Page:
06/16/2010 06:16 pm ET Updated May 25, 2011

Time to Talk a Little Trash About Denver?

Colorado Springs has heard a lot of trash talk from certain Denverites about our choice of budget cuts, but at least we can still get the garbage collected when things get tight. Unlike Denver, and a lot of supposedly "progressive" cities, we have private garbage collection -- a system that's reliable, affordable and frees residents from the threat of garbage strikes or service cuts when a contract expires or the money runs low.

Believe it or not, you don't need government, or government workers, to pick up garbage and take it to a dump. Turns out that there are very reliable private companies that will provide this service, at very competitive rates, if the government simply declines to get into the business. Makes you wonder what other "government functions" could be performed by the competitive sector, if the government didn't insist on doing virtually everything.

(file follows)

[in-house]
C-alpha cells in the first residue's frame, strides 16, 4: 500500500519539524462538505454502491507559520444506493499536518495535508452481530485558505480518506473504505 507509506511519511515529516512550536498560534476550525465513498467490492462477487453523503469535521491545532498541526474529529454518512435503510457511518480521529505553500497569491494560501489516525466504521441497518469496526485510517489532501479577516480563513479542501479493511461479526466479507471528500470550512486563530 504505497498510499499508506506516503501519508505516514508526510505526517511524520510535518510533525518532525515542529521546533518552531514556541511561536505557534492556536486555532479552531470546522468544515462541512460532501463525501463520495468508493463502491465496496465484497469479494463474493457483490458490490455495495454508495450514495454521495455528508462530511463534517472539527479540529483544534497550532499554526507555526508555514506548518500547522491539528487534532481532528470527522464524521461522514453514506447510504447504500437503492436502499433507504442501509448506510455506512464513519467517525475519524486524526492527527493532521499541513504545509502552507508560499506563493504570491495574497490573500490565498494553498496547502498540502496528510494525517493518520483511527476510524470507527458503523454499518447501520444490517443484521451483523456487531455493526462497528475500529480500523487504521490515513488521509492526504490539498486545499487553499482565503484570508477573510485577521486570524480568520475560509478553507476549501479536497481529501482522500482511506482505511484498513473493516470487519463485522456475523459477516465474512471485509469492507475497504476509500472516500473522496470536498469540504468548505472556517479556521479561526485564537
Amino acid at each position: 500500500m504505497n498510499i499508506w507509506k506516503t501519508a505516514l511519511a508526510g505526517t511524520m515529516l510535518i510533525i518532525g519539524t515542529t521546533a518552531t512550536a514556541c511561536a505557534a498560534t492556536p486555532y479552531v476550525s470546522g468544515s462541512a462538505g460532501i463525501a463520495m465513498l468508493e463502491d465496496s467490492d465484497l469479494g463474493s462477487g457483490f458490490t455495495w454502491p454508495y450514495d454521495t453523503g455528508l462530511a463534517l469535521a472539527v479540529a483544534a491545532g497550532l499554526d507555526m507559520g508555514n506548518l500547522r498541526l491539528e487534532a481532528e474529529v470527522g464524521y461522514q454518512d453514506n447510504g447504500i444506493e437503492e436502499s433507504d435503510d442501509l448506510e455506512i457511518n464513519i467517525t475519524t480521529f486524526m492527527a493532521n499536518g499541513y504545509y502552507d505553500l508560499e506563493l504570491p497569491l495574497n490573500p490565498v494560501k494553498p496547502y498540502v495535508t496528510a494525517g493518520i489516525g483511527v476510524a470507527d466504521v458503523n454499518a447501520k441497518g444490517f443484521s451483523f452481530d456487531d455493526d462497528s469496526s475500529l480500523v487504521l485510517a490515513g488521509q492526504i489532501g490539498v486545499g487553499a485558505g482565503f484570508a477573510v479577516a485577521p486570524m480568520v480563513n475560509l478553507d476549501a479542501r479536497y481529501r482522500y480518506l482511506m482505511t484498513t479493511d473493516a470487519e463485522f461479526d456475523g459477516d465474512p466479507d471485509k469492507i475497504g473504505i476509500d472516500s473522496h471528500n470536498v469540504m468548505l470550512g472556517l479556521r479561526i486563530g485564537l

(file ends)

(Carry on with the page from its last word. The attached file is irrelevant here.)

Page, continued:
We in Colorado Springs have a world-class Zoo and a very good philharmonic: both are thriving without city support. Our excellent Fine Arts Center is also self-supporting; as is The World Arena (which was originally proposed as a city-owned facility). We now have a private contractor operating three city pools, which were facing closure, and we have one community center being run by a private entity -- succeeding in a private-public partnership where Denver has failed. Neighborhoods are stepping-up to help maintain neighborhood parks. Private "friends" groups are funding operations at Rock Ledge Ranch, a living history museum, and the Starsmore Discovery Center, in North Cheyenne Canyon Park.

We do things differently in Colorado Springs, and historically have, by relying less on government and more on the non-governmental sector to get many things done -- garbage collection being just one example. That's a more sustainable model to follow when tax dollars get scarce. I think it's a model that more cities will have to embrace as we enter an era of chronic budget constraints.

Not that I'm gloating or anything. It's just a reminder that not everything we do in Colorado Springs is wrong. In point of fact, we do a lot of things the right way, despite all the trash talk we sometimes hear from misinformed outsiders.